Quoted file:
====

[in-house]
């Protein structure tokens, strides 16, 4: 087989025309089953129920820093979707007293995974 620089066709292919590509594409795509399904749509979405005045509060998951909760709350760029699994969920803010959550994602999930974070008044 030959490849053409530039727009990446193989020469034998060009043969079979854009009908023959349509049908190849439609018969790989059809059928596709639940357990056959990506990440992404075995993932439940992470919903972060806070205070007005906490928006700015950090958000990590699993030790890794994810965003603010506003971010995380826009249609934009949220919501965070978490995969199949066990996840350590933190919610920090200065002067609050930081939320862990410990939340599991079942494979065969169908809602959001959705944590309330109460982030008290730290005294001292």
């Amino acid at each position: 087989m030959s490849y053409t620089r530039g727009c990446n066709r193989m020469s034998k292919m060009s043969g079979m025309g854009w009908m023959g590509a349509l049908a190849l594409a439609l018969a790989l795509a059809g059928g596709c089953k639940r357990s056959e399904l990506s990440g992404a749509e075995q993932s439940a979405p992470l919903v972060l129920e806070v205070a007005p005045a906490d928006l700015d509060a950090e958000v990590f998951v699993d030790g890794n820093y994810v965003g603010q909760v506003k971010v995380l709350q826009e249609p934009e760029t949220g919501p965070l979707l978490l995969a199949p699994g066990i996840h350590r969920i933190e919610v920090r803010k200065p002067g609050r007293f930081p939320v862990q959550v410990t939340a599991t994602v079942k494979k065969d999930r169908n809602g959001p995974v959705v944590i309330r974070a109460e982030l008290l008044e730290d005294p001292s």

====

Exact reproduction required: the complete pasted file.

[in-house]
């Protein structure tokens, strides 16, 4: 087989025309089953129920820093979707007293995974 620089066709292919590509594409795509399904749509979405005045509060998951909760709350760029699994969920803010959550994602999930974070008044 030959490849053409530039727009990446193989020469034998060009043969079979854009009908023959349509049908190849439609018969790989059809059928596709639940357990056959990506990440992404075995993932439940992470919903972060806070205070007005906490928006700015950090958000990590699993030790890794994810965003603010506003971010995380826009249609934009949220919501965070978490995969199949066990996840350590933190919610920090200065002067609050930081939320862990410990939340599991079942494979065969169908809602959001959705944590309330109460982030008290730290005294001292």
């Amino acid at each position: 087989m030959s490849y053409t620089r530039g727009c990446n066709r193989m020469s034998k292919m060009s043969g079979m025309g854009w009908m023959g590509a349509l049908a190849l594409a439609l018969a790989l795509a059809g059928g596709c089953k639940r357990s056959e399904l990506s990440g992404a749509e075995q993932s439940a979405p992470l919903v972060l129920e806070v205070a007005p005045a906490d928006l700015d509060a950090e958000v990590f998951v699993d030790g890794n820093y994810v965003g603010q909760v506003k971010v995380l709350q826009e249609p934009e760029t949220g919501p965070l979707l978490l995969a199949p699994g066990i996840h350590r969920i933190e919610v920090r803010k200065p002067g609050r007293f930081p939320v862990q959550v410990t939340a599991t994602v079942k494979k065969d999930r169908n809602g959001p995974v959705v944590i309330r974070a109460e982030l008290l008044e730290d005294p001292s």